Roster Page:
Click here to visit Mr. Tribute’s roster page.

YouTube Playlist:

Back to TopDa Stoops Colt

Da Stoops coltI mentioned, while talking about the Badge of Silver, that we take pride in our ability to identify successful young stallions before they become commercially appealing.  This allows us to buy exciting athletes without having to pay a "pedigree premium".  The Da Stoops colt we bought is a prime example of our buying process.

This was another colt that we discovered had a small flake in his ankle.  We knew it was clean, but we could pop it out before putting him into training.  We gave him thirty days off then put him back under tack.  He shipped to Craig Dollase at the end of April and began galloping in mid-May.

Da Stoops is not exactly a household name among many racing fans.  He was a California based horse that won over $600,000, but he never really broke through on the national stage.  However, his bloodlines are some of the best in the business.  Da Stoops is a son of Distorted Humor, one of the most commercially appealing sires in the business.  This two-year-olds damsire is the great sire Nureyev, one of the most influential damsires and turf sires in the world.

This colt has been a true professional since shipping to Craig Dollase.  He is scheduled to begin breezing this month, and we expect him to debut late at Del Mar.

Roster Page:
Click here for the Da Stoops colt’s roster page.

YouTube Playlist:

Back to TopGrip Hands

Gaint's Causeway coltHe’s the most well bred horse that we ever bought.  That was my first reaction when I signed for this colt at the sale.  My second thought was, that breeding won’t mean anything if this guy cannot run.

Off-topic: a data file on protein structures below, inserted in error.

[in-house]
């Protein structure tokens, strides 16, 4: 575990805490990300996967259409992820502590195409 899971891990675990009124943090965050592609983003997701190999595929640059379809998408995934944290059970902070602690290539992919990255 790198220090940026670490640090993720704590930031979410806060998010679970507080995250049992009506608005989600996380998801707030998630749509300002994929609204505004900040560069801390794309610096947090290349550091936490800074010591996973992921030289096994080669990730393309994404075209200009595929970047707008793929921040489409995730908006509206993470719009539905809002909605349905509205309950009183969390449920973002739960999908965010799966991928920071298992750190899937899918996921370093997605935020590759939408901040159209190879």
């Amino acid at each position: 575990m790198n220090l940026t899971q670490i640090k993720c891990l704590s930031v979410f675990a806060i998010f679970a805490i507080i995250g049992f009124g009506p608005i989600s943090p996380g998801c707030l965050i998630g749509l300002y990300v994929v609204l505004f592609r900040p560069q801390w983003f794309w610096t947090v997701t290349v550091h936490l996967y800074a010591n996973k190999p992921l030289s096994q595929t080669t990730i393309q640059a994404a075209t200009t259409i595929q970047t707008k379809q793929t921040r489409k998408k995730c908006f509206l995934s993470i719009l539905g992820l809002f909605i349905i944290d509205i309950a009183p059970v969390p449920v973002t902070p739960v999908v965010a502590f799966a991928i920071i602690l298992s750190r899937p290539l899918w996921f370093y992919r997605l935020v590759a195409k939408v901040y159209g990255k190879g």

Every sale, we bring in Dr. William Baker to vet our potential purchases.  You see, the x-rays in the sales repository are those taken by the seller.  While they are useful, the seller wants to use the most favorable pictures to enhance their horse’s value.  By taking independent x-rays, we get the full picture of a horse’s health.

We saw this colt had a few flakes in his ankles.  Our examinations allowed us to see they were clean, but without this due diligence we might have been scared off.  We aren’t scared in situations like this because we know what to expect.  We purchased Awesome Gem under exactly the same circumstances.  Now, $2 million in earnings later, Awesome Gem continues to compete in the highest level races in the country.

So, a few months later, what are my first thoughts when thinking about this colt? Well, I’d say, "Wow we sure were lucky to get him."  What makes me even more excited now than over the winter? Well, that pedigree that was attractive at the sale has only gotten better since this.  Grip Hands’ half-brother is a three-year-old colt named Hunters Bay by Ghostzapper.  Anyone that has followed stallions over the last couple years knows that Ghostzapper has not turned out to be a good stallion so far.  Hunters Bay, however, broke his maiden by over eight-lengths in his second career start going a mile and a sixteenth in 1:41 flat.  That colt now looks poised to be one of the big stories in New York over the summer.  Did I mention that our colt just happens to be by Giant’s Causeway, the leading sire in the world in 2009? This colt has the potential to be very special.  Grip Hands will go under tack in July.  We expect to have him in the
starting gate this fall.

A lot of people ask me how this colt got the name Grip Hands.  I named him in honor of my West Point classmates and friends Colonel John McHugh who was killed by a suicide bomber in Afghanistan in May.  At West Point, Grip Hands is a term used when there’s a fallen member of the "long grey line".  John was passionate about horses.  I could think of no better tribute than to honor my friend than through a special colt like this.

Roster Page:
Click here to visit Grip Hands’ roster page.

YouTube Playlist: